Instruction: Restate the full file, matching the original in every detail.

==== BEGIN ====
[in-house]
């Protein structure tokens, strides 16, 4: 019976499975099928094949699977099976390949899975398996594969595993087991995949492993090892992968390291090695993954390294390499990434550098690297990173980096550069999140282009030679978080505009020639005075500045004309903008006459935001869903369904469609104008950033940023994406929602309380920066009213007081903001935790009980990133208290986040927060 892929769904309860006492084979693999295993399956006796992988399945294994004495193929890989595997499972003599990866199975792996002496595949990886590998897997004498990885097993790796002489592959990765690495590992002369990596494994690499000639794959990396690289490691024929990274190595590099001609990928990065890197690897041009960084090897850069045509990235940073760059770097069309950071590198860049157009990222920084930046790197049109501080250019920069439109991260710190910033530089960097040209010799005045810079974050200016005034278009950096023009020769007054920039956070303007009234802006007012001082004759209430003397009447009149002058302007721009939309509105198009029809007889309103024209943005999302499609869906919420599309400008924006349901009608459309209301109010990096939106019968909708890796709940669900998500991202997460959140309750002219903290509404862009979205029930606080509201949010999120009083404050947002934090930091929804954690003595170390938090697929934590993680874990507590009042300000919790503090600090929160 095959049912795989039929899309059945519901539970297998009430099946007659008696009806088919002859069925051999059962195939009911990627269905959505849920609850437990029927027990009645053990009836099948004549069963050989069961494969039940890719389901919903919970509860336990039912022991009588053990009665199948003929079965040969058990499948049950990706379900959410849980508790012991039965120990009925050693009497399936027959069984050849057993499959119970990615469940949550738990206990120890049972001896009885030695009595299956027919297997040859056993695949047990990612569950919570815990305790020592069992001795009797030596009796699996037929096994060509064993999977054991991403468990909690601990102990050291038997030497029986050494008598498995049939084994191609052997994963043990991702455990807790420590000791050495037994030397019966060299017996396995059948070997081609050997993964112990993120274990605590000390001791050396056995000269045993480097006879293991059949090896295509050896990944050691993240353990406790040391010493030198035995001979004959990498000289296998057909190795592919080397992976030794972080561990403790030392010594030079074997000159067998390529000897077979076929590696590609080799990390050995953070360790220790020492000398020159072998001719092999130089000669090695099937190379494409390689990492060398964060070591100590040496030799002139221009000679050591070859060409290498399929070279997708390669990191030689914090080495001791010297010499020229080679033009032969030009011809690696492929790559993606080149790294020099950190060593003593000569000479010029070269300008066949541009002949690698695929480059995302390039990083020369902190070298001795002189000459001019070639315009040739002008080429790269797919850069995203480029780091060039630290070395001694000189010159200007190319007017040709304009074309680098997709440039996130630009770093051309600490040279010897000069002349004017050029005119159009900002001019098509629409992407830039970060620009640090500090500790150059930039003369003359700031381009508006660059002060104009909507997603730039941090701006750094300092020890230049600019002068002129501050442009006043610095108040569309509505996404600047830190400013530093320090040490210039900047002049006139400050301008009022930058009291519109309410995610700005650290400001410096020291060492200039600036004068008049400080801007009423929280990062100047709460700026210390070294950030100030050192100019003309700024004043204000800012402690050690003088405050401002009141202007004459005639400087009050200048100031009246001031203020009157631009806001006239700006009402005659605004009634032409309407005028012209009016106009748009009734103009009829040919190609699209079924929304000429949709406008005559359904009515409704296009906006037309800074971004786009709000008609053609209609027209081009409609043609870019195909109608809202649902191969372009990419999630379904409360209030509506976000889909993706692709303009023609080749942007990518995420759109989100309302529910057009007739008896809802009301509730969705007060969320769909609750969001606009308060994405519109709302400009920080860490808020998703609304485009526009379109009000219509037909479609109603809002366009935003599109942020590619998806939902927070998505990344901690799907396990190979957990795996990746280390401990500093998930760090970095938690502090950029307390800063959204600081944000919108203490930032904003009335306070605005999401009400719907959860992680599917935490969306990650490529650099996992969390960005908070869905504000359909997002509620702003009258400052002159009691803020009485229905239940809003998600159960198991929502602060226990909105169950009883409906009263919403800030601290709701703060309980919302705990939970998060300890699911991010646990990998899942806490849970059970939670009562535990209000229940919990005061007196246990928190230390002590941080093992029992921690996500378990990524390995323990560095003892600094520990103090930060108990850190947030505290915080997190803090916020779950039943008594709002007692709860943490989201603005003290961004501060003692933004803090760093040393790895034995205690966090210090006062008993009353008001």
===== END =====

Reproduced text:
[in-house]
């Protein structure tokens, strides 16, 4: 019976499975099928094949699977099976390949899975398996594969595993087991995949492993090892992968390291090695993954390294390499990434550098690297990173980096550069999140282009030679978080505009020639005075500045004309903008006459935001869903369904469609104008950033940023994406929602309380920066009213007081903001935790009980990133208290986040927060 892929769904309860006492084979693999295993399956006796992988399945294994004495193929890989595997499972003599990866199975792996002496595949990886590998897997004498990885097993790796002489592959990765690495590992002369990596494994690499000639794959990396690289490691024929990274190595590099001609990928990065890197690897041009960084090897850069045509990235940073760059770097069309950071590198860049157009990222920084930046790197049109501080250019920069439109991260710190910033530089960097040209010799005045810079974050200016005034278009950096023009020769007054920039956070303007009234802006007012001082004759209430003397009447009149002058302007721009939309509105198009029809007889309103024209943005999302499609869906919420599309400008924006349901009608459309209301109010990096939106019968909708890796709940669900998500991202997460959140309750002219903290509404862009979205029930606080509201949010999120009083404050947002934090930091929804954690003595170390938090697929934590993680874990507590009042300000919790503090600090929160 095959049912795989039929899309059945519901539970297998009430099946007659008696009806088919002859069925051999059962195939009911990627269905959505849920609850437990029927027990009645053990009836099948004549069963050989069961494969039940890719389901919903919970509860336990039912022991009588053990009665199948003929079965040969058990499948049950990706379900959410849980508790012991039965120990009925050693009497399936027959069984050849057993499959119970990615469940949550738990206990120890049972001896009885030695009595299956027919297997040859056993695949047990990612569950919570815990305790020592069992001795009797030596009796699996037929096994060509064993999977054991991403468990909690601990102990050291038997030497029986050494008598498995049939084994191609052997994963043990991702455990807790420590000791050495037994030397019966060299017996396995059948070997081609050997993964112990993120274990605590000390001791050396056995000269045993480097006879293991059949090896295509050896990944050691993240353990406790040391010493030198035995001979004959990498000289296998057909190795592919080397992976030794972080561990403790030392010594030079074997000159067998390529000897077979076929590696590609080799990390050995953070360790220790020492000398020159072998001719092999130089000669090695099937190379494409390689990492060398964060070591100590040496030799002139221009000679050591070859060409290498399929070279997708390669990191030689914090080495001791010297010499020229080679033009032969030009011809690696492929790559993606080149790294020099950190060593003593000569000479010029070269300008066949541009002949690698695929480059995302390039990083020369902190070298001795002189000459001019070639315009040739002008080429790269797919850069995203480029780091060039630290070395001694000189010159200007190319007017040709304009074309680098997709440039996130630009770093051309600490040279010897000069002349004017050029005119159009900002001019098509629409992407830039970060620009640090500090500790150059930039003369003359700031381009508006660059002060104009909507997603730039941090701006750094300092020890230049600019002068002129501050442009006043610095108040569309509505996404600047830190400013530093320090040490210039900047002049006139400050301008009022930058009291519109309410995610700005650290400001410096020291060492200039600036004068008049400080801007009423929280990062100047709460700026210390070294950030100030050192100019003309700024004043204000800012402690050690003088405050401002009141202007004459005639400087009050200048100031009246001031203020009157631009806001006239700006009402005659605004009634032409309407005028012209009016106009748009009734103009009829040919190609699209079924929304000429949709406008005559359904009515409704296009906006037309800074971004786009709000008609053609209609027209081009409609043609870019195909109608809202649902191969372009990419999630379904409360209030509506976000889909993706692709303009023609080749942007990518995420759109989100309302529910057009007739008896809802009301509730969705007060969320769909609750969001606009308060994405519109709302400009920080860490808020998703609304485009526009379109009000219509037909479609109603809002366009935003599109942020590619998806939902927070998505990344901690799907396990190979957990795996990746280390401990500093998930760090970095938690502090950029307390800063959204600081944000919108203490930032904003009335306070605005999401009400719907959860992680599917935490969306990650490529650099996992969390960005908070869905504000359909997002509620702003009258400052002159009691803020009485229905239940809003998600159960198991929502602060226990909105169950009883409906009263919403800030601290709701703060309980919302705990939970998060300890699911991010646990990998899942806490849970059970939670009562535990209000229940919990005061007196246990928190230390002590941080093992029992921690996500378990990524390995323990560095003892600094520990103090930060108990850190947030505290915080997190803090916020779950039943008594709002007692709860943490989201603005003290961004501060003692933004803090760093040393790895034995205690966090210090006062008993009353008001």